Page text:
Feedback rich view of the dynamic influence of trust

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Unformatted text preview: nd Pugh, 1981; Sterman, 2000) to create a feedback-rich view of the dynamic influence of trust in government in government actions and outcomes and of the dynamic drivers of trust in government (see Figure 4). In the model, we use concepts and constructs of social judgment theory (Brunswik, 1943, 1956; Hammond, 1996; Hammond, 2007; Hammond, McClelland, and Mumpower, 1980) and signal detection theory (Green and Swets, 1966; Swets, 1973) to characterize the judgment and decision-making processes that the public can use to determine its level of trust in government in a dynamic way. In addition, we use appropriate insights from the system dynamics literature to model and characterize the processes of perception and of expectation formation. Lastly, in modeling the perception process, we also draw on concepts from the cognitive psychology literature (Goldstein, 2005). 3 Emphasis in the original. 4 We gradually present our model of trust in government by starting with a simple governmentcentric model of government actions and results and elaborating from there to our final bilateral trust model. The first model discussed, the government-centric model shown in Figure 4, captures the way in which the government assesses a given situation, acts accordingly, and updates the conditions for future action as a function of the results experienced. In this model, we characterize the process of assessing a given situation as a judgment process taken prior to the decision-making process that leads to action. To model the judgment process, we use elements from the social judgment theory literature; specifically, a variation of the lens model proposed in the Brusnwikian tradition (for details, see Brunswik, 1943, 1956; Hammond, 1996; Hammond and Stewart, 2001). The lens model of judgment captures the relationship between the mental process of judgment and environmental information cues by using a linear additive combination of the latter that has been empirically identified as a robust characterization of human judgment processes (St...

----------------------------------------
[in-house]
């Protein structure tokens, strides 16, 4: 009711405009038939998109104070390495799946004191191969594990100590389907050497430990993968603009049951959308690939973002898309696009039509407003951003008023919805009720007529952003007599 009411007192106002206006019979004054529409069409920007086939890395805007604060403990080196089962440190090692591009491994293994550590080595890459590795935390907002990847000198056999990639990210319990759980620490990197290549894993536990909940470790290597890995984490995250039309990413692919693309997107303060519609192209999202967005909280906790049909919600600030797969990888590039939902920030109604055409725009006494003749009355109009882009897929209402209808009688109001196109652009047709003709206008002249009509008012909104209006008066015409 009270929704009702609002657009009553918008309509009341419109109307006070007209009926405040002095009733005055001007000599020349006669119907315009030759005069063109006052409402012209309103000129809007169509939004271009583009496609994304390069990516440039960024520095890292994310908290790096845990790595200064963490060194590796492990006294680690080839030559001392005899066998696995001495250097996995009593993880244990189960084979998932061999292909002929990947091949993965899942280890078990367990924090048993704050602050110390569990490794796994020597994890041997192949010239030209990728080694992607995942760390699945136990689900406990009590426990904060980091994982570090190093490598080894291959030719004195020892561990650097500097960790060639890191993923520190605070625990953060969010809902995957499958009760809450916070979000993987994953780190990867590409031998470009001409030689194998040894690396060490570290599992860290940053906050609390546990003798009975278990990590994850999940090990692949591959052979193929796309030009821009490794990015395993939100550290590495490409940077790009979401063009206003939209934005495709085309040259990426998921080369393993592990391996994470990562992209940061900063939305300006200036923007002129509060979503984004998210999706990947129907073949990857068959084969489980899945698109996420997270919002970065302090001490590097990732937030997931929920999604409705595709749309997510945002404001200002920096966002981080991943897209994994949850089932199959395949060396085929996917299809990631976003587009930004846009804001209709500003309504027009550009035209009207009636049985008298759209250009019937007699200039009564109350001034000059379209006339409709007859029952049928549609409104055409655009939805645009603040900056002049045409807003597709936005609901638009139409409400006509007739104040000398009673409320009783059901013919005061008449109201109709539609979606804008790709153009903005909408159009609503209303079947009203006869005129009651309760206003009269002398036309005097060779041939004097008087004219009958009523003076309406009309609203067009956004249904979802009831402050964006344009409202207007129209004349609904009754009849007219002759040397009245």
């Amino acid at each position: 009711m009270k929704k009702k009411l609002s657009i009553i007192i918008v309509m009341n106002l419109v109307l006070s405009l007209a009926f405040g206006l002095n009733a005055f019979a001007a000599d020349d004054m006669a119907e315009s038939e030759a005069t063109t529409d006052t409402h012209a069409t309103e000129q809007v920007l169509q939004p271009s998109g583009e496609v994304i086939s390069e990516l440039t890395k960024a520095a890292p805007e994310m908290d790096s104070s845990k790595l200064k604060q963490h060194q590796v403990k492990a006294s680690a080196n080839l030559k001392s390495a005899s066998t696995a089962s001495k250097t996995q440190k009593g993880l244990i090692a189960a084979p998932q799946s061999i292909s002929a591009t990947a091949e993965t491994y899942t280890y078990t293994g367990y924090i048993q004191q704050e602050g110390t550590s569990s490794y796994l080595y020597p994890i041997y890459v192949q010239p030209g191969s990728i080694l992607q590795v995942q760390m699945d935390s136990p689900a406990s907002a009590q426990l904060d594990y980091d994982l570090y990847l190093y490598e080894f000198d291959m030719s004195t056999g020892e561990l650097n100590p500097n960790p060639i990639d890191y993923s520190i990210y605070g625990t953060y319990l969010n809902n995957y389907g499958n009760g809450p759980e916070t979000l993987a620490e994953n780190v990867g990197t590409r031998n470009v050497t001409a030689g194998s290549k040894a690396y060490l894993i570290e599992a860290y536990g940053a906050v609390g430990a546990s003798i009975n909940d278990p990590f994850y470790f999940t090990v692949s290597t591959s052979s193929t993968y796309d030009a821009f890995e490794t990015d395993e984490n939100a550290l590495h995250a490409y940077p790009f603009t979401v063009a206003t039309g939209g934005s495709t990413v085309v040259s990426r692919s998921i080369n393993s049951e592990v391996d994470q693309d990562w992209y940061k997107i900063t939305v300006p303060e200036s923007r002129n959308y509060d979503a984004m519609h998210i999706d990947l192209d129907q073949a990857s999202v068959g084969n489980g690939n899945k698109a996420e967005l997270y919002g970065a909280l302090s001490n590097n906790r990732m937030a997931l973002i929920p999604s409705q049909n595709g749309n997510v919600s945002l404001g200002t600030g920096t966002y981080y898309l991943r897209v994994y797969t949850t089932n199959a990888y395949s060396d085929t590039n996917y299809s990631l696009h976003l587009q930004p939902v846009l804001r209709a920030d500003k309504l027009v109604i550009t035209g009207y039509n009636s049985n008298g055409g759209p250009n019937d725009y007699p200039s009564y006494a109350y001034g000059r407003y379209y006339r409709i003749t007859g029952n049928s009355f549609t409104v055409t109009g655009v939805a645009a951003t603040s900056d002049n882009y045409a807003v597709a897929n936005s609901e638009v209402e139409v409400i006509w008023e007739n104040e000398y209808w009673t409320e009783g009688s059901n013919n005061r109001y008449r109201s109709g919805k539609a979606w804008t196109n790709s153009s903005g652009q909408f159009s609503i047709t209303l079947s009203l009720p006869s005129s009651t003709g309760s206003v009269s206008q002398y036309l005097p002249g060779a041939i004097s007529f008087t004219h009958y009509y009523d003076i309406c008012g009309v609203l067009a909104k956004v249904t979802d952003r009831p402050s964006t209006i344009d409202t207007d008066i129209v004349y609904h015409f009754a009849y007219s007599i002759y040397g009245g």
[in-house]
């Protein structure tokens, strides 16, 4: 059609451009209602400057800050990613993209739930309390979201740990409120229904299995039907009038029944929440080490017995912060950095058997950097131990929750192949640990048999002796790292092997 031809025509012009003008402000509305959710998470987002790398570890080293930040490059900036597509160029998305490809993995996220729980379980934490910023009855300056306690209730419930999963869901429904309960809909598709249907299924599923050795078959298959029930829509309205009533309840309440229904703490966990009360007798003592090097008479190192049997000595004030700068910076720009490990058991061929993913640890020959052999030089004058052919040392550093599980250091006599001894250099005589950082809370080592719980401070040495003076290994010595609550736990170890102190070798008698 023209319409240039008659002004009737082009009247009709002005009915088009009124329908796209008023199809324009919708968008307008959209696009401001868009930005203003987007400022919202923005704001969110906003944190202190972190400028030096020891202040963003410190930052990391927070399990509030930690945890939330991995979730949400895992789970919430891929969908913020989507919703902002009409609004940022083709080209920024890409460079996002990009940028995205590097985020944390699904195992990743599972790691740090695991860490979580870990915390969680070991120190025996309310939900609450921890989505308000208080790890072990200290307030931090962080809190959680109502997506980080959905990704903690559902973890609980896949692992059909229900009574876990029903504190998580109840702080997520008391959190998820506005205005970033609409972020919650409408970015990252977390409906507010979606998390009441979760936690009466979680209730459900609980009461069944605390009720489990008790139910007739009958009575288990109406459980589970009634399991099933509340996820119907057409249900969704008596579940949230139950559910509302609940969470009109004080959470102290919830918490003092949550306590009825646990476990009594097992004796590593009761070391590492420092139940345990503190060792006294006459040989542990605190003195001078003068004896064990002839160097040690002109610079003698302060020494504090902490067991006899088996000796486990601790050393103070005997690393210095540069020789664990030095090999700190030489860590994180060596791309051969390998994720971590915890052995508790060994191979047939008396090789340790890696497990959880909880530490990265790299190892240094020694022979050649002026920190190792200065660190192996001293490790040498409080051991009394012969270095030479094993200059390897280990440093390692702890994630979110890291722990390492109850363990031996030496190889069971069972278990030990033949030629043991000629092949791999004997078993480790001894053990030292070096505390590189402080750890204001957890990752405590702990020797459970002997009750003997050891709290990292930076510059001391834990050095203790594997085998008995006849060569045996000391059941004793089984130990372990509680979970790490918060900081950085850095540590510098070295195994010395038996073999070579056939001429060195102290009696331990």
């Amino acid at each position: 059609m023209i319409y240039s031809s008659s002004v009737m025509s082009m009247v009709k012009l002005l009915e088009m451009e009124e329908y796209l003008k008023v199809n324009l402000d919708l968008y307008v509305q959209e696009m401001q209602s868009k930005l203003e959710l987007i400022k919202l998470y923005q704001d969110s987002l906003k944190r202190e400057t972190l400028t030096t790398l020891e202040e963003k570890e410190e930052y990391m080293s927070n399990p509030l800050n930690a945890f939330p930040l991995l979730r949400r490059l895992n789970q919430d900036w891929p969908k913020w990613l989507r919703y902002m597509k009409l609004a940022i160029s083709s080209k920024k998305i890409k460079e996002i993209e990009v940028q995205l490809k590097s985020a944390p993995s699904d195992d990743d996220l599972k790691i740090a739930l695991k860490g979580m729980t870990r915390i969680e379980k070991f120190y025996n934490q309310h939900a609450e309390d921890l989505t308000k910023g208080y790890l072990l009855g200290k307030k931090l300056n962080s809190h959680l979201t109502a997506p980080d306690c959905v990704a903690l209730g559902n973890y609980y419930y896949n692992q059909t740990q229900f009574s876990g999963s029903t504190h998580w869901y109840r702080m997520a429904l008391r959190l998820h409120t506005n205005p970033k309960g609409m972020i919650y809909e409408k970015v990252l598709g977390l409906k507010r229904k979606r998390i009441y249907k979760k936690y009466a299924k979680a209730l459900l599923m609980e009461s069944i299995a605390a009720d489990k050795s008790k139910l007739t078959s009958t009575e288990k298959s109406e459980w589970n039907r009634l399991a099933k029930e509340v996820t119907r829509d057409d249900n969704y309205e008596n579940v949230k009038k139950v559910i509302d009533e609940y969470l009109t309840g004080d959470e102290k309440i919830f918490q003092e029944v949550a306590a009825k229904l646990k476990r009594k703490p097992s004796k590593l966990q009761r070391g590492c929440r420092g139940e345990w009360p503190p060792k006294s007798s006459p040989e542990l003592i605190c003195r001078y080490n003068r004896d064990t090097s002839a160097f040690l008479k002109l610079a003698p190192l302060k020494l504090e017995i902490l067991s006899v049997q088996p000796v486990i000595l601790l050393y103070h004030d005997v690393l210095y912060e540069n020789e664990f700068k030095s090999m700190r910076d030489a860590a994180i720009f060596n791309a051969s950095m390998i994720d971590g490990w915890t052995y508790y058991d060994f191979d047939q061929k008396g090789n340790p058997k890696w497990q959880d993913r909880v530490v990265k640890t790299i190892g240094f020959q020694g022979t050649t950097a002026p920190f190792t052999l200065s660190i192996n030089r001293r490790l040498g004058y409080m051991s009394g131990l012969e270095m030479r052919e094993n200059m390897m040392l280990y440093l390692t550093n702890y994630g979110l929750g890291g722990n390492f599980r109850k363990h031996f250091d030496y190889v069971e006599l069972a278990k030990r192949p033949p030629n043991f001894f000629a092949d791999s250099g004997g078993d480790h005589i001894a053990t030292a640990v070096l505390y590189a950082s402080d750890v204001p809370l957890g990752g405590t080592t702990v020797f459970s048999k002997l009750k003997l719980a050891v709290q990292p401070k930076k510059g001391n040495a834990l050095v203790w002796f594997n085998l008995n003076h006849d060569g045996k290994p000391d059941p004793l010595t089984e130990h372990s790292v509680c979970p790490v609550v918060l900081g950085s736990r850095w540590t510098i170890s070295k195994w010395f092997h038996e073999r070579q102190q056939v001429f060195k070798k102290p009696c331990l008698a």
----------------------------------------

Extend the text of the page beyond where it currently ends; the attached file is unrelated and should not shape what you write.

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This note was uploaded on 04/05/2010 for the course POL 3232 taught by Professor What during the Spring '10 term at Accreditation Commission for Acupuncture and Oriental Medicine.

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